No information was provided; Nall became increasingly impatient and angry at the process.
“The way I look at it, they came to my house while I was alone, messed up my life, planted drugs in my house, arrested me, scared my kids, and cost me a lot of trouble. I want to know why they did it, and I want to prove my innocence. But they wouldn’t even give us the materials we needed for our defense. It was like there is no justice possible in this system,” she said.
In January 2003, Nall got shocking information that helped explain the cause of the November raid.
“Alex and Bell came home telling me that government people, including Eric McCain, had questioned them about my parenting skills and asked if we had enough food in the house. They were also asked if they had ever seen me smoke any green leaves,” she says. “People from the Department of Human Resources told me a complaint had been filed against me, saying I was starving my children. They actually came out here and looked in my refrigerator and cabinets.”
Further evidence that Nall’s children were being targeted by the drug warriors came during a court hearing in February, when Nall and Lyerly gained access to the affidavit McCain had presented to Judge Kim Taylor, when seeking Taylor’s signature on the search warrant that was used to authorize the November raid.
“The affidavit said that Bell had told her kindergarten teacher, Beth Shaw, that she wanted to bring a leaf to school for show and tell, but that she couldn’t do it, and that she had seen mommy throw the leaves outside. So this innocent statement from a little girl was interpreted as having something to do with marijuana, and Shaw told the school’s police officer, Eric McCain about it. The affidavit says McCain had seen my pro-pot letter to the editor in the Birmingham News. So he puts together what Bell allegedly said with my letter, and he uses that to get a search warrant, one that could have been served at night, and which was served in my absence. I could not believe that any judge would sign a warrant with such flimsy reasoning and information,” Nall says. “The only funny thing is that this explains why McCain and the other officers were examining green goose shit in my yard during the raid ? they thought Bell was telling them that I threw marijuana out in the yard, and they figured that maybe the geese ate it. Maybe they could have seized the goose shit as evidence!”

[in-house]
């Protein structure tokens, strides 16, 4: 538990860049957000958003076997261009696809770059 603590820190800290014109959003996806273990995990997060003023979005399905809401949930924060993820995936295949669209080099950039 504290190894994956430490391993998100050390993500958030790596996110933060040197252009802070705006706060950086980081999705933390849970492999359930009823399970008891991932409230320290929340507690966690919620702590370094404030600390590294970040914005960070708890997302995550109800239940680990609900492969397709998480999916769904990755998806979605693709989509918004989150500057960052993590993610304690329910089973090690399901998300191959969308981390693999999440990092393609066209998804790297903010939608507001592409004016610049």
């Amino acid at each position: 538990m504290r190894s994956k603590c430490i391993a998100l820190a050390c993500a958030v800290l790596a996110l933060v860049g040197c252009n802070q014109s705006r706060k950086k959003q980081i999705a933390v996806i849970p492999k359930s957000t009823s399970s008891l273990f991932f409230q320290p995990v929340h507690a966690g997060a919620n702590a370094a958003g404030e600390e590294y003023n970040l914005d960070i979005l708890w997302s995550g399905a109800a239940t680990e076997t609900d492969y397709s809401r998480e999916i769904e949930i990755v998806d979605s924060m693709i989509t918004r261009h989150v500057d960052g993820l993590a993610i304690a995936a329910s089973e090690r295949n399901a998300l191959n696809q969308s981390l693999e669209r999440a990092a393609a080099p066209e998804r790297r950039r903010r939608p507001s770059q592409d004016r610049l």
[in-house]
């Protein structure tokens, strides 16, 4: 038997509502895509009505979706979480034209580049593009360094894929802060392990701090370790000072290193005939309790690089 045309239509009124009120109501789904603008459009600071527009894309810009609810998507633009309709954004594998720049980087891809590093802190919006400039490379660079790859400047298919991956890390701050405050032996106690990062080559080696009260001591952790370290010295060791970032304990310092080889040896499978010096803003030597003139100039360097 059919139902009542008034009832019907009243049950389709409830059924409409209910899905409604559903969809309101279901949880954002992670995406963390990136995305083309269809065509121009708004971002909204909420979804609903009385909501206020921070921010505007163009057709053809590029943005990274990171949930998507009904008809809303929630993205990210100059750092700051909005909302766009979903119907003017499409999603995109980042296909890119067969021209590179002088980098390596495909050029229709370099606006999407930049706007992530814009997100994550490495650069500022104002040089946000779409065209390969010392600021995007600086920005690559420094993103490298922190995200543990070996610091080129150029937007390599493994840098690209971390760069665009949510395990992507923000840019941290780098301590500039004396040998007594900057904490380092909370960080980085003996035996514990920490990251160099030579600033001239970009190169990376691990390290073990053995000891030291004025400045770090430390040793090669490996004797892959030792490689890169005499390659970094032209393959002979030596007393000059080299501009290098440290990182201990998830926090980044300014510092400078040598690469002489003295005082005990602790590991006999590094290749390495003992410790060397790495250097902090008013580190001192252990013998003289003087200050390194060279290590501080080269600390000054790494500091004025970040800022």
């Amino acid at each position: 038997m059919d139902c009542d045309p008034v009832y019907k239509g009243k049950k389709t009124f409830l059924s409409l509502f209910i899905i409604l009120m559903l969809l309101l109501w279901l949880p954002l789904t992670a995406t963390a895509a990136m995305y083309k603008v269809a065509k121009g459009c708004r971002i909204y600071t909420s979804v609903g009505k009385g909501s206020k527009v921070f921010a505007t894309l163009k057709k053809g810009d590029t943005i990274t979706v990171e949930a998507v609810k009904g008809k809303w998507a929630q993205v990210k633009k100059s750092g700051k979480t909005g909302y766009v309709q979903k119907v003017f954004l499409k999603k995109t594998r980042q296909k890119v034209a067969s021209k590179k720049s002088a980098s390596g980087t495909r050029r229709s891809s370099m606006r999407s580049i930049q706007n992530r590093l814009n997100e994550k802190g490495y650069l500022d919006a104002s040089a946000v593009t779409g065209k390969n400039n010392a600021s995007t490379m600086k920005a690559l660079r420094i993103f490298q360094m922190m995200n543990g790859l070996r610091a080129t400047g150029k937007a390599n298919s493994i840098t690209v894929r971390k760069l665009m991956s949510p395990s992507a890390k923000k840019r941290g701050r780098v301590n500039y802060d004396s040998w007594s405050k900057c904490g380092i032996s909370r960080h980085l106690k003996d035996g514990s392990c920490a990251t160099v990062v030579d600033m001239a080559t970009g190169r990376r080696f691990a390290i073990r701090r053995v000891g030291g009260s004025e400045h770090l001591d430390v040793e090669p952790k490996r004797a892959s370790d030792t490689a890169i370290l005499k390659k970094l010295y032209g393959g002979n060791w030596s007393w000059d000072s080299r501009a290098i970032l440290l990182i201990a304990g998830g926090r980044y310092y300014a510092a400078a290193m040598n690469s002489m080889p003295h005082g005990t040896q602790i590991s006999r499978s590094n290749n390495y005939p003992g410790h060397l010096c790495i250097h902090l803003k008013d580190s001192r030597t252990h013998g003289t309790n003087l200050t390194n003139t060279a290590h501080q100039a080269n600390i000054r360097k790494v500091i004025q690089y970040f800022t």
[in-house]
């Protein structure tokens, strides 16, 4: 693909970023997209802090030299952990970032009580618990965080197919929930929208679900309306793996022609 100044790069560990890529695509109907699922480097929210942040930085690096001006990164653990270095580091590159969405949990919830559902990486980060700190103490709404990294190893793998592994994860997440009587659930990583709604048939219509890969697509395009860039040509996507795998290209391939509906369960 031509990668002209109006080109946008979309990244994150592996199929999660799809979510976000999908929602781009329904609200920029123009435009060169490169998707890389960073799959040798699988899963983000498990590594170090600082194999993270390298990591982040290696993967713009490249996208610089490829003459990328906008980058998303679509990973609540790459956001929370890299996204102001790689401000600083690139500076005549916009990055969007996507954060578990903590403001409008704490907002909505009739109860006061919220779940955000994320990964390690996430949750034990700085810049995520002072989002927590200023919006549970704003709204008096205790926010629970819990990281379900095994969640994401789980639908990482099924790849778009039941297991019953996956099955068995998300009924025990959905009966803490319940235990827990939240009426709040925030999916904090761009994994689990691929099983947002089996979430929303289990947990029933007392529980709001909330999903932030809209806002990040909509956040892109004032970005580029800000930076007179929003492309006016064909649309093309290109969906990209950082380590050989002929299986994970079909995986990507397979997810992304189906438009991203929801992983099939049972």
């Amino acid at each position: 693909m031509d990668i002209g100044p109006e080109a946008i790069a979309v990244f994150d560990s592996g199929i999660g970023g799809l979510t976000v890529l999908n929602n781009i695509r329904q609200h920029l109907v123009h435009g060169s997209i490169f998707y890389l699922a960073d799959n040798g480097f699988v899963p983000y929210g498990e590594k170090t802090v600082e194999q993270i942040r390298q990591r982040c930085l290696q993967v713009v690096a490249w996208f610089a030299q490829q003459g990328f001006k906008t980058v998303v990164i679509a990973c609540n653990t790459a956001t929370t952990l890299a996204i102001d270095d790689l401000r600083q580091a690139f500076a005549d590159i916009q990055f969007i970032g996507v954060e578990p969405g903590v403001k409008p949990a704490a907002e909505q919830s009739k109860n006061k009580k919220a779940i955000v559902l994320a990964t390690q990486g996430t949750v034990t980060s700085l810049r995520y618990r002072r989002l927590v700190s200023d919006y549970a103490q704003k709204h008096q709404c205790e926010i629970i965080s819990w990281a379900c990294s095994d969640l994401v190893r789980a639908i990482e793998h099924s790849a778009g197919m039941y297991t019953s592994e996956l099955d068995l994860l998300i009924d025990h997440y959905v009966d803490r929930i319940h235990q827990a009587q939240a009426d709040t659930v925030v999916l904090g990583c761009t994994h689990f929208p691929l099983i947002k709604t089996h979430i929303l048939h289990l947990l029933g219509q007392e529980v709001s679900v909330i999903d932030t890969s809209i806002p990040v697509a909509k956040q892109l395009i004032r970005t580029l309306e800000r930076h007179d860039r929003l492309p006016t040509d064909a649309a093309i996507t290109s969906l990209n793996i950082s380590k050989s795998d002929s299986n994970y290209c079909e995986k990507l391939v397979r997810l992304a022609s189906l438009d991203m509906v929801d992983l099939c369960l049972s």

After seeing the affidavit, Lyerly became convinced that Nall was a victim of political persecution.
“It appears to me that Loretta was raided because she exercised her first amendment right to free speech by writing a letter to the editor,” the lawyer explained.
Lyerly again filed a series of motions designed to force police and prosecutors to provide access to all the case documents and materials. But as winter turned to spring and Nall lived in constant fear of another raid where illegal drugs would again be planted in her trailer by police, Lyerly was unable to get any cooperation at all from the judge and other government officials.
Nall has instructed Lyerly to file a “writ of mandamus” that will order presiding judge Kim Taylor to force the State to honor Nall’s constitutional rights. She says Taylor shouldn’t be the one handling the case anyway, because “he signed the faulty search warrant and he’s just as guilty as McCain and all the rest of them.”
Lyerly and other attorneys note that a writ of mandamus is one of the most powerful challenges a citizen can throw at government. It essentially alleges that a judge or other officials are mandated to follow procedures and law that they have so far refused to follow.
“I find it bizarre that the poor state of Alabama has all this money and time to play games with a person falsely charged with two misdemeanors,” Nall says indignantly. “When you have to file a writ to get a judge to follow the law, that’s pretty bad. The worst part is, even though a trial is scheduled for later this year, I really don’t know how or when this will get resolved. It feels like we live in a fascist state where they can arrest you on false charges and never provide you any information other than that you are going to jail.”